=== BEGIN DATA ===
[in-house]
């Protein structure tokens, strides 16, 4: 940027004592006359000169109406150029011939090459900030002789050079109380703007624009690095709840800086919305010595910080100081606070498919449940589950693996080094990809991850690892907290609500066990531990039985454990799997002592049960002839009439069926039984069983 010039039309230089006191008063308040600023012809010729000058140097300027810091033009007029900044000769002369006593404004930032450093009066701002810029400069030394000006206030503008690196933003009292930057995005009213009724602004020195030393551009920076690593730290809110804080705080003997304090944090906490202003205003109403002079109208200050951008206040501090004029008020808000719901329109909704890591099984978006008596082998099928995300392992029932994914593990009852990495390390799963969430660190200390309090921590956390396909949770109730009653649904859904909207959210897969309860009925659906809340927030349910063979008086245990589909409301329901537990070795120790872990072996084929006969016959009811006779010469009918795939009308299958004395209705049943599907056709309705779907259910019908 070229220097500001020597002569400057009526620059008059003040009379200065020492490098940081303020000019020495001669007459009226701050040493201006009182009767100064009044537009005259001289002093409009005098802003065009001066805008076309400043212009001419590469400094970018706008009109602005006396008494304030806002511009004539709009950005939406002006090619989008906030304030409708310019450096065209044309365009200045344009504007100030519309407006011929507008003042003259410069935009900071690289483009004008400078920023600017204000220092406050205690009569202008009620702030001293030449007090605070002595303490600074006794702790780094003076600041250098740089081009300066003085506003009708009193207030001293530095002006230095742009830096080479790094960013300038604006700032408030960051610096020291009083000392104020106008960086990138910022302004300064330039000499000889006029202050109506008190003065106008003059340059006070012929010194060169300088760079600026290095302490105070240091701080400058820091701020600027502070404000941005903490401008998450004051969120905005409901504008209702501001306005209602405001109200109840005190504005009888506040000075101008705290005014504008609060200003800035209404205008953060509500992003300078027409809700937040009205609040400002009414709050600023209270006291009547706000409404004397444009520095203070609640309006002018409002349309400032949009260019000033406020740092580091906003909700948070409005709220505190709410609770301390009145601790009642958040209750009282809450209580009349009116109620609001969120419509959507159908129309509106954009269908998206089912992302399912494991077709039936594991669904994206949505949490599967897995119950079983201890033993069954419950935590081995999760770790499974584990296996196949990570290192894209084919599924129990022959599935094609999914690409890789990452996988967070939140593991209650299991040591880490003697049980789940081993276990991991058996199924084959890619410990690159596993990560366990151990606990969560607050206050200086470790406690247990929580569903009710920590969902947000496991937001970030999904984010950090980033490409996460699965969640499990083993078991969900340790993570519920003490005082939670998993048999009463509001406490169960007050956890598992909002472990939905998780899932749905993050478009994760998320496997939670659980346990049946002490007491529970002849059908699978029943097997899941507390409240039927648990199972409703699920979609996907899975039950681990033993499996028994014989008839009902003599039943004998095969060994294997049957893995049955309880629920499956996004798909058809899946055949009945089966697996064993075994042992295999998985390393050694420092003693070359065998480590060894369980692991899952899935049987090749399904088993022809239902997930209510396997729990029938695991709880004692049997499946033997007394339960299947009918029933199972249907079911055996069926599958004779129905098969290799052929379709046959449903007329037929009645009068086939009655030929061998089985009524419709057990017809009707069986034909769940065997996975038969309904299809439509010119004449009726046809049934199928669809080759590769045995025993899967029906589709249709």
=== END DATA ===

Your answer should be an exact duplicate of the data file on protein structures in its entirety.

[in-house]
């Protein structure tokens, strides 16, 4: 940027004592006359000169109406150029011939090459900030002789050079109380703007624009690095709840800086919305010595910080100081606070498919449940589950693996080094990809991850690892907290609500066990531990039985454990799997002592049960002839009439069926039984069983 010039039309230089006191008063308040600023012809010729000058140097300027810091033009007029900044000769002369006593404004930032450093009066701002810029400069030394000006206030503008690196933003009292930057995005009213009724602004020195030393551009920076690593730290809110804080705080003997304090944090906490202003205003109403002079109208200050951008206040501090004029008020808000719901329109909704890591099984978006008596082998099928995300392992029932994914593990009852990495390390799963969430660190200390309090921590956390396909949770109730009653649904859904909207959210897969309860009925659906809340927030349910063979008086245990589909409301329901537990070795120790872990072996084929006969016959009811006779010469009918795939009308299958004395209705049943599907056709309705779907259910019908 070229220097500001020597002569400057009526620059008059003040009379200065020492490098940081303020000019020495001669007459009226701050040493201006009182009767100064009044537009005259001289002093409009005098802003065009001066805008076309400043212009001419590469400094970018706008009109602005006396008494304030806002511009004539709009950005939406002006090619989008906030304030409708310019450096065209044309365009200045344009504007100030519309407006011929507008003042003259410069935009900071690289483009004008400078920023600017204000220092406050205690009569202008009620702030001293030449007090605070002595303490600074006794702790780094003076600041250098740089081009300066003085506003009708009193207030001293530095002006230095742009830096080479790094960013300038604006700032408030960051610096020291009083000392104020106008960086990138910022302004300064330039000499000889006029202050109506008190003065106008003059340059006070012929010194060169300088760079600026290095302490105070240091701080400058820091701020600027502070404000941005903490401008998450004051969120905005409901504008209702501001306005209602405001109200109840005190504005009888506040000075101008705290005014504008609060200003800035209404205008953060509500992003300078027409809700937040009205609040400002009414709050600023209270006291009547706000409404004397444009520095203070609640309006002018409002349309400032949009260019000033406020740092580091906003909700948070409005709220505190709410609770301390009145601790009642958040209750009282809450209580009349009116109620609001969120419509959507159908129309509106954009269908998206089912992302399912494991077709039936594991669904994206949505949490599967897995119950079983201890033993069954419950935590081995999760770790499974584990296996196949990570290192894209084919599924129990022959599935094609999914690409890789990452996988967070939140593991209650299991040591880490003697049980789940081993276990991991058996199924084959890619410990690159596993990560366990151990606990969560607050206050200086470790406690247990929580569903009710920590969902947000496991937001970030999904984010950090980033490409996460699965969640499990083993078991969900340790993570519920003490005082939670998993048999009463509001406490169960007050956890598992909002472990939905998780899932749905993050478009994760998320496997939670659980346990049946002490007491529970002849059908699978029943097997899941507390409240039927648990199972409703699920979609996907899975039950681990033993499996028994014989008839009902003599039943004998095969060994294997049957893995049955309880629920499956996004798909058809899946055949009945089966697996064993075994042992295999998985390393050694420092003693070359065998480590060894369980692991899952899935049987090749399904088993022809239902997930209510396997729990029938695991709880004692049997499946033997007394339960299947009918029933199972249907079911055996069926599958004779129905098969290799052929379709046959449903007329037929009645009068086939009655030929061998089985009524419709057990017809009707069986034909769940065997996975038969309904299809439509010119004449009726046809049934199928669809080759590769045995025993899967029906589709249709």